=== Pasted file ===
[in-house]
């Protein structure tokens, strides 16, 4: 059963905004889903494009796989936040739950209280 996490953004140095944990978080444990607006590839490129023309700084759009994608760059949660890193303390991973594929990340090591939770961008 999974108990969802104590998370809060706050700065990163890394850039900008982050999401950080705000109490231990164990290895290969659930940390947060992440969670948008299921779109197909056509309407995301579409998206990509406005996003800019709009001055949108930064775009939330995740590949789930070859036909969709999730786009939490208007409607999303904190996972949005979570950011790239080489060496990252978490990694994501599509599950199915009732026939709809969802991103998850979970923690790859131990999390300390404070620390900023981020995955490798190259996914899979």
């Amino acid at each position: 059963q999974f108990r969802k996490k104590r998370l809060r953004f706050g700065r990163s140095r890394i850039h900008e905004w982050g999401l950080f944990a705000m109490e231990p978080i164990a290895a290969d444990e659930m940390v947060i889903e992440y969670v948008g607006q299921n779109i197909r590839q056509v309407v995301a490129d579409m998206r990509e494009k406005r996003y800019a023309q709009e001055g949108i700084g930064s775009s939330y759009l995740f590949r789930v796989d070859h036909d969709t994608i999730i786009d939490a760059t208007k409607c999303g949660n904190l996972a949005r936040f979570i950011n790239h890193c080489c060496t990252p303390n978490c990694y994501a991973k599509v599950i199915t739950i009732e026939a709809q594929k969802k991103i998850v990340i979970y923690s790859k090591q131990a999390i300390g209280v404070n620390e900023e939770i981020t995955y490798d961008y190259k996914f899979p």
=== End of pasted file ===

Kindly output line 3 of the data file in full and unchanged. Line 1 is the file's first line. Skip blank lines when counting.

């Amino acid at each position: 059963q999974f108990r969802k996490k104590r998370l809060r953004f706050g700065r990163s140095r890394i850039h900008e905004w982050g999401l950080f944990a705000m109490e231990p978080i164990a290895a290969d444990e659930m940390v947060i889903e992440y969670v948008g607006q299921n779109i197909r590839q056509v309407v995301a490129d579409m998206r990509e494009k406005r996003y800019a023309q709009e001055g949108i700084g930064s775009s939330y759009l995740f590949r789930v796989d070859h036909d969709t994608i999730i786009d939490a760059t208007k409607c999303g949660n904190l996972a949005r936040f979570i950011n790239h890193c080489c060496t990252p303390n978490c990694y994501a991973k599509v599950i199915t739950i009732e026939a709809q594929k969802k991103i998850v990340i979970y923690s790859k090591q131990a999390i300390g209280v404070n620390e900023e939770i981020t995955y490798d961008y190259k996914f899979p």